I evaluated a classification model using 10-fold CV with data leakage in the training and test folds. The results were great. I then solved the data leakage and the results were garbage. I then tested the model in an independent new dataset and the results were similar to the evaluation performed with data leakage.

What does this mean? Was my data leakage not relevant? Can I trust my model evaluation and report that performance ?

Extended version:

I'm developing a binary classification model using a dataset 108326x125 (observations x features) with a class imbalance of ~1:33 (1 positive observation for each 33 negative observations). However, those 108326 observations came from only 95 subjects, which means there are more than one observation from each subject.

Initially, during model training and evaluation, I performed cross-validation (CV) using the command (classes is a column array with the class of each observation):

cross_validation = cvpartition(classes,'KFold',10,'Stratify',true);

and obtained good performance in terms of the metrics that interested me the most (recall and precision). The model was an ensemble (boosted trees).

However, by performing the above CV partition, I have data leakage since observations from a same subject might be simultaneously in the training and test sets in a given CV iteration. Besides data leakage, I believed my model could be overfitting since the optimal hyperparameter for each tree maximum number of leaves in the ensemble is around 350 and usually this parameter should be something around 8 and 32 (to avoid each tree to become a strong learner, which might lead to overfitting).

Then, I performed a different CV partition where I make the partition by subject ID, which solves the data leakage problem. However, when doing this, the classes distribution might become very different in the training and test sets (since around 30 subjects do not have positive observations, there's even the extreme case where some test folds might end up having 0 positive observations), which influences my evaluation of the model's performance. To mitigate this, I performed repeated 5x10-CV.

With this partition, I've tested several different model types (including the exact same model and hyperparameters as the one with data leakage), such as MATLAB's fitcensemble and KNN and Python's XGBoost (and performed hyperparameters optimization in all of them) and no matter what I do, I simply cannot reach acceptable performance with this approach. Therefore, my first questions are:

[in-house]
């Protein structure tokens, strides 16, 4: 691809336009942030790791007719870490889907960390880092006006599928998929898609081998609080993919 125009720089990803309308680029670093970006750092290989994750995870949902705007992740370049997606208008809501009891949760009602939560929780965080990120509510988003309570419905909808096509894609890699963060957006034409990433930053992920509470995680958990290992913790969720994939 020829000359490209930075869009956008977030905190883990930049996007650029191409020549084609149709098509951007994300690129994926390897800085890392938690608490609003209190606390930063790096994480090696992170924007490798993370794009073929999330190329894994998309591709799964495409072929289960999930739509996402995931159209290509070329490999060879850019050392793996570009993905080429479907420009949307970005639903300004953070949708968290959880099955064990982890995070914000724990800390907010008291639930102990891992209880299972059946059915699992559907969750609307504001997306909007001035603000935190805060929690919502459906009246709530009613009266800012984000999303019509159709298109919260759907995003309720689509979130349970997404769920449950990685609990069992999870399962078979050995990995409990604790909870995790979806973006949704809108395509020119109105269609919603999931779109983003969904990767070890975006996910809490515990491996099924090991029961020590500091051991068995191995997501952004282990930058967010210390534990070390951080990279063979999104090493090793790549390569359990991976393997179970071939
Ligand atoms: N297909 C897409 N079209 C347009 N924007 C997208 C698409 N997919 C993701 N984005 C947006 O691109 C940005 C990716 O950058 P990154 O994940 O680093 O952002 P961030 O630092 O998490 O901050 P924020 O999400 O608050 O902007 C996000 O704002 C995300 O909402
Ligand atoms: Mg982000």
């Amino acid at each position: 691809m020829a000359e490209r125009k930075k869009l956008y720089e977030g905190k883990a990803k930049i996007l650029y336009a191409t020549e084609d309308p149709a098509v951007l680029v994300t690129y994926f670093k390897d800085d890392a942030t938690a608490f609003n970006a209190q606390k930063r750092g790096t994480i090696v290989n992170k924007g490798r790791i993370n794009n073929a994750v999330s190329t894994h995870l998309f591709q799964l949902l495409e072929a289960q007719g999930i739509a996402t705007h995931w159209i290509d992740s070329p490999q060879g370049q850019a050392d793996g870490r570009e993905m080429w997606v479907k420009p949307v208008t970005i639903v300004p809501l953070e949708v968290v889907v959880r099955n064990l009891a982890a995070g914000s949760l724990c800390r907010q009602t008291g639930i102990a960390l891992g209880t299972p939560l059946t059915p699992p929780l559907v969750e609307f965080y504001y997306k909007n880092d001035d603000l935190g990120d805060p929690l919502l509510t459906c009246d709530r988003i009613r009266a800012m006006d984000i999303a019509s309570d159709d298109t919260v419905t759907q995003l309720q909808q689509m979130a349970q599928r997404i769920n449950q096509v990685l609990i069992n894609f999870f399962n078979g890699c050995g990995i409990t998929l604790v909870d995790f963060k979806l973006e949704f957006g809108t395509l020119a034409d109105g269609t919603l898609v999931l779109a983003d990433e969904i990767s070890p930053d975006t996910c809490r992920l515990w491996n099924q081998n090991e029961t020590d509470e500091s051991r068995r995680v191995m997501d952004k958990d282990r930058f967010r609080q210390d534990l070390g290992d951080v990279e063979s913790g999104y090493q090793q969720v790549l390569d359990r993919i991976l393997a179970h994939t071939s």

1. Is there something wrong with this partitioning that might be influencing my model evaluation? (see code below)

2. Do you have any suggestion to improve this CV partitioning?

Finally, to confirm my initial model evaluation (with data leakage in the partition) was misleading me, I tested the model in an independent new dataset (however way smaller) and the performance was good (similar to the one obtained through the CV partition)!!

What does this mean? Was my data leakage not relevant? Can I trust my model evaluation and report that performance ?

Thank you in advance!

*Code for subject-based partition

% Randomize subjects list order to introduce randomization to the partition process
data_name_list = data_name_list(randperm(length(data_name_list)));

% Get array containing the corresponding fold of each subject ('histcounts' splits subjects as
% uniformly as possible when using BinWidth like this)
[~,~,fold_of_subject] = histcounts(1:length(data_name_list), 'BinWidth', length(data_name_list)/num_folds);```
  • $\begingroup$ Just a clarification question to see whether this is really data leakage. In the actual use case, will you have to classify new observations for existing subjects or always for new subjects. Because I would not consider it data leakage if it mirrors the actual prediction use case when you will also have to predict observations for existing subjects. $\endgroup$
    – Fnguyen
    Apr 14 at 8:54

1 Answer 1


First off, subject-based partition is a great start to solving the leakage, just need a couple more steps.

From what I understand, you have an imbalanced data (1:33) that is causing the great scores on the new dataset. I'm assuming this new and the way smaller dataset has the similar ratio of 1:33. That means if your model constantly predicts the output as negative, it would be right most of the time (33/34 predictions).

This is a common scenario in domains like fraud detection, healthcare data, spam filtering etc. My advice would be to handle the imbalanced data first; either by under-sampling (removing some negative subjects) or over-sampling (creating more positive subjects).

I would suggest under-sampling if you have plenty of data, if not then you can try an over-sampling technique like SMOTE to generate synthetic data for the minority class (positive subjects).


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